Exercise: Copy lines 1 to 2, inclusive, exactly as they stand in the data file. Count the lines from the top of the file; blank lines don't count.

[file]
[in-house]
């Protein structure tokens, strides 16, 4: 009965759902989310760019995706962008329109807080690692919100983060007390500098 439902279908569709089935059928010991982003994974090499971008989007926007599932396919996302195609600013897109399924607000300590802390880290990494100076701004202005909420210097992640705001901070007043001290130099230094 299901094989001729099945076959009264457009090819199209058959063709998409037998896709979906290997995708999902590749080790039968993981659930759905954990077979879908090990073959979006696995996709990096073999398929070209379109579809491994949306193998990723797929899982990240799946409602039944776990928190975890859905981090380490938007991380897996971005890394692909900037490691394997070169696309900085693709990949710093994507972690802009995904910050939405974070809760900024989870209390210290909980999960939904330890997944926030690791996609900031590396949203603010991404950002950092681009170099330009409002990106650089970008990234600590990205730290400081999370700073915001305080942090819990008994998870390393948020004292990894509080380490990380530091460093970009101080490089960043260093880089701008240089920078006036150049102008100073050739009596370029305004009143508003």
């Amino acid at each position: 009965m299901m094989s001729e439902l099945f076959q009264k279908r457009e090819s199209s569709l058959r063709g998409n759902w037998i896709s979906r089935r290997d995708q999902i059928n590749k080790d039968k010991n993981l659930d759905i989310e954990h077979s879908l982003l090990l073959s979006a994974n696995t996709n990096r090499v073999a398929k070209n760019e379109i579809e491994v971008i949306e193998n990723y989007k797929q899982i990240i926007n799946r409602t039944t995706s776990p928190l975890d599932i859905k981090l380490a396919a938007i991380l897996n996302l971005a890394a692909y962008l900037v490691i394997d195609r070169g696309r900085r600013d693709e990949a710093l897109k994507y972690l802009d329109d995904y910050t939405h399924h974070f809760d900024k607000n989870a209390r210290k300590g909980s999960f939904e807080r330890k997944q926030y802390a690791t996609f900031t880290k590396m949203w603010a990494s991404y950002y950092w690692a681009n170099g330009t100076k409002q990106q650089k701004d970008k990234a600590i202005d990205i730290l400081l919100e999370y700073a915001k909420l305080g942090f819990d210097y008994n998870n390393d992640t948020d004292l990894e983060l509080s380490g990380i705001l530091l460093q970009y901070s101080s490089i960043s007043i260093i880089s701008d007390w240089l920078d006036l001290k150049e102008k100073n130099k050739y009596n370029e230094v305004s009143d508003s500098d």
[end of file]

[in-house]
């Protein structure tokens, strides 16, 4: 009965759902989310760019995706962008329109807080690692919100983060007390500098 439902279908569709089935059928010991982003994974090499971008989007926007599932396919996302195609600013897109399924607000300590802390880290990494100076701004202005909420210097992640705001901070007043001290130099230094 299901094989001729099945076959009264457009090819199209058959063709998409037998896709979906290997995708999902590749080790039968993981659930759905954990077979879908090990073959979006696995996709990096073999398929070209379109579809491994949306193998990723797929899982990240799946409602039944776990928190975890859905981090380490938007991380897996971005890394692909900037490691394997070169696309900085693709990949710093994507972690802009995904910050939405974070809760900024989870209390210290909980999960939904330890997944926030690791996609900031590396949203603010991404950002950092681009170099330009409002990106650089970008990234600590990205730290400081999370700073915001305080942090819990008994998870390393948020004292990894509080380490990380530091460093970009101080490089960043260093880089701008240089920078006036150049102008100073050739009596370029305004009143508003």